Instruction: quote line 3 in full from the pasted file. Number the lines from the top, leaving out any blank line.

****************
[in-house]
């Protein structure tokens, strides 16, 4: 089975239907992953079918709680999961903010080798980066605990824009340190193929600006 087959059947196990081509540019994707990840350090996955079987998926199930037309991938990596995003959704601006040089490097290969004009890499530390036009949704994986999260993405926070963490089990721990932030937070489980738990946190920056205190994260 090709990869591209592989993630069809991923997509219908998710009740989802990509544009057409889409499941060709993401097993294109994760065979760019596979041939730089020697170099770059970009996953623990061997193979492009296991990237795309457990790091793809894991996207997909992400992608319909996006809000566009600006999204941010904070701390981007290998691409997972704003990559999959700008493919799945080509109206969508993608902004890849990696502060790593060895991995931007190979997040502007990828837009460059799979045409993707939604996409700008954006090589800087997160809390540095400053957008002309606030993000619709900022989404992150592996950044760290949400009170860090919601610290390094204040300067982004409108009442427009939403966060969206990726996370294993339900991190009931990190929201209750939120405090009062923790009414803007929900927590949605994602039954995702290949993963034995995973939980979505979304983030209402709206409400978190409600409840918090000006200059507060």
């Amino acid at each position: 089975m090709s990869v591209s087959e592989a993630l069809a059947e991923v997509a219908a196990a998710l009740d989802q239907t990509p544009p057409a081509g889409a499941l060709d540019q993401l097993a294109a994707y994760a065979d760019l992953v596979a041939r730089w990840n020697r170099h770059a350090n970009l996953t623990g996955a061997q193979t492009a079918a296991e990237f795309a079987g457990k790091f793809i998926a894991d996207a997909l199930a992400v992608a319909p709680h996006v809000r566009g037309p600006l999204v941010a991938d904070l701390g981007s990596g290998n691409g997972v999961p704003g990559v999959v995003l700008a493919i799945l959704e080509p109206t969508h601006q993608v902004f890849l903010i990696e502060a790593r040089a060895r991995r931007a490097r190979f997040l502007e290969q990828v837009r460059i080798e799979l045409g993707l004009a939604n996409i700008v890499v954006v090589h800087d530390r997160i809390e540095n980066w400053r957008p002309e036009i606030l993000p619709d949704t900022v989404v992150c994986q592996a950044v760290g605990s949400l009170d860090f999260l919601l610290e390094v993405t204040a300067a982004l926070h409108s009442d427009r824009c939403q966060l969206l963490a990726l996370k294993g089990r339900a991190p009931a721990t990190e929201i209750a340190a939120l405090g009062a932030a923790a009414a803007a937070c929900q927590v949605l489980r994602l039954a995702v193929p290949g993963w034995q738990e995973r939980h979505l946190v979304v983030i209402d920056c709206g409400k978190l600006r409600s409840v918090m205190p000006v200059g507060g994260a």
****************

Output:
């Amino acid at each position: 089975m090709s990869v591209s087959e592989a993630l069809a059947e991923v997509a219908a196990a998710l009740d989802q239907t990509p544009p057409a081509g889409a499941l060709d540019q993401l097993a294109a994707y994760a065979d760019l992953v596979a041939r730089w990840n020697r170099h770059a350090n970009l996953t623990g996955a061997q193979t492009a079918a296991e990237f795309a079987g457990k790091f793809i998926a894991d996207a997909l199930a992400v992608a319909p709680h996006v809000r566009g037309p600006l999204v941010a991938d904070l701390g981007s990596g290998n691409g997972v999961p704003g990559v999959v995003l700008a493919i799945l959704e080509p109206t969508h601006q993608v902004f890849l903010i990696e502060a790593r040089a060895r991995r931007a490097r190979f997040l502007e290969q990828v837009r460059i080798e799979l045409g993707l004009a939604n996409i700008v890499v954006v090589h800087d530390r997160i809390e540095n980066w400053r957008p002309e036009i606030l993000p619709d949704t900022v989404v992150c994986q592996a950044v760290g605990s949400l009170d860090f999260l919601l610290e390094v993405t204040a300067a982004l926070h409108s009442d427009r824009c939403q966060l969206l963490a990726l996370k294993g089990r339900a991190p009931a721990t990190e929201i209750a340190a939120l405090g009062a932030a923790a009414a803007a937070c929900q927590v949605l489980r994602l039954a995702v193929p290949g993963w034995q738990e995973r939980h979505l946190v979304v983030i209402d920056c709206g409400k978190l600006r409600s409840v918090m205190p000006v200059g507060g994260a």